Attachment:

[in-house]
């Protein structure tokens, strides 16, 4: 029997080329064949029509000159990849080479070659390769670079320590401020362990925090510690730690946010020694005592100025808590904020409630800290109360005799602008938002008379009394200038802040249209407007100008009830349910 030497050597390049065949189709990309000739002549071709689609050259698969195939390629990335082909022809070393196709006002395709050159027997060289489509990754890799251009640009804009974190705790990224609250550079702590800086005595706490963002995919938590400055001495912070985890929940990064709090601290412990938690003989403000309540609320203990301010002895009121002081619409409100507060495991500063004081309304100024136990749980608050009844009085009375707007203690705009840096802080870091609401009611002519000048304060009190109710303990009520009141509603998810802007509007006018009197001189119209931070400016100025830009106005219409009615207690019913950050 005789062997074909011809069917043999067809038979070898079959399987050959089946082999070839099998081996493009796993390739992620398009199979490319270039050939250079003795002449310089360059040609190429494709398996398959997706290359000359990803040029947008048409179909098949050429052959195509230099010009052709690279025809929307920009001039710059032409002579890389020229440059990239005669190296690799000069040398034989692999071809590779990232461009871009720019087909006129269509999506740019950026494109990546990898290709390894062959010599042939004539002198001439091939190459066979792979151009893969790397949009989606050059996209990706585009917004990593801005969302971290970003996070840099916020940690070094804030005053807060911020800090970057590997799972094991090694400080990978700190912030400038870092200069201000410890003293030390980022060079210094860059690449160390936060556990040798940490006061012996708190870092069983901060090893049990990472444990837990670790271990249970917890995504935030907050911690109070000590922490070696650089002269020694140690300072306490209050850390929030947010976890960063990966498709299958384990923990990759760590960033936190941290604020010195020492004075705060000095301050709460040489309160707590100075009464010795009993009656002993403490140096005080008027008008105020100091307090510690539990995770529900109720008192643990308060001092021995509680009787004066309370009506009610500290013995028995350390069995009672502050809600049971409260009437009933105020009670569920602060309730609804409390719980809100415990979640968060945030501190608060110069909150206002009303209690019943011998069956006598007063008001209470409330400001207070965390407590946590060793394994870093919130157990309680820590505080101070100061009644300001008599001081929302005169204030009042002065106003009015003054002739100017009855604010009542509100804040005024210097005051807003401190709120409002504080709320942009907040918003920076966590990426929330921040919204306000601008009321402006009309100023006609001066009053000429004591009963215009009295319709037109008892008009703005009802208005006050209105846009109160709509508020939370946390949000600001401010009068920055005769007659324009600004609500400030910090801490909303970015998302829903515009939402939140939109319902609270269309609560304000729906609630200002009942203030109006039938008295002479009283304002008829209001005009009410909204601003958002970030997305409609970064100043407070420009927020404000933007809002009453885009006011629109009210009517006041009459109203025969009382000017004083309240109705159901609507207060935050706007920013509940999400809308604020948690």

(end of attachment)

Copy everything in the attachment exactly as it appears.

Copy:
[in-house]
């Protein structure tokens, strides 16, 4: 029997080329064949029509000159990849080479070659390769670079320590401020362990925090510690730690946010020694005592100025808590904020409630800290109360005799602008938002008379009394200038802040249209407007100008009830349910 030497050597390049065949189709990309000739002549071709689609050259698969195939390629990335082909022809070393196709006002395709050159027997060289489509990754890799251009640009804009974190705790990224609250550079702590800086005595706490963002995919938590400055001495912070985890929940990064709090601290412990938690003989403000309540609320203990301010002895009121002081619409409100507060495991500063004081309304100024136990749980608050009844009085009375707007203690705009840096802080870091609401009611002519000048304060009190109710303990009520009141509603998810802007509007006018009197001189119209931070400016100025830009106005219409009615207690019913950050 005789062997074909011809069917043999067809038979070898079959399987050959089946082999070839099998081996493009796993390739992620398009199979490319270039050939250079003795002449310089360059040609190429494709398996398959997706290359000359990803040029947008048409179909098949050429052959195509230099010009052709690279025809929307920009001039710059032409002579890389020229440059990239005669190296690799000069040398034989692999071809590779990232461009871009720019087909006129269509999506740019950026494109990546990898290709390894062959010599042939004539002198001439091939190459066979792979151009893969790397949009989606050059996209990706585009917004990593801005969302971290970003996070840099916020940690070094804030005053807060911020800090970057590997799972094991090694400080990978700190912030400038870092200069201000410890003293030390980022060079210094860059690449160390936060556990040798940490006061012996708190870092069983901060090893049990990472444990837990670790271990249970917890995504935030907050911690109070000590922490070696650089002269020694140690300072306490209050850390929030947010976890960063990966498709299958384990923990990759760590960033936190941290604020010195020492004075705060000095301050709460040489309160707590100075009464010795009993009656002993403490140096005080008027008008105020100091307090510690539990995770529900109720008192643990308060001092021995509680009787004066309370009506009610500290013995028995350390069995009672502050809600049971409260009437009933105020009670569920602060309730609804409390719980809100415990979640968060945030501190608060110069909150206002009303209690019943011998069956006598007063008001209470409330400001207070965390407590946590060793394994870093919130157990309680820590505080101070100061009644300001008599001081929302005169204030009042002065106003009015003054002739100017009855604010009542509100804040005024210097005051807003401190709120409002504080709320942009907040918003920076966590990426929330921040919204306000601008009321402006009309100023006609001066009053000429004591009963215009009295319709037109008892008009703005009802208005006050209105846009109160709509508020939370946390949000600001401010009068920055005769007659324009600004609500400030910090801490909303970015998302829903515009939402939140939109319902609270269309609560304000729906609630200002009942203030109006039938008295002479009283304002008829209001005009009410909204601003958002970030997305409609970064100043407070420009927020404000933007809002009453885009006011629109009210009517006041009459109203025969009382000017004083309240109705159901609507207060935050706007920013509940999400809308604020948690």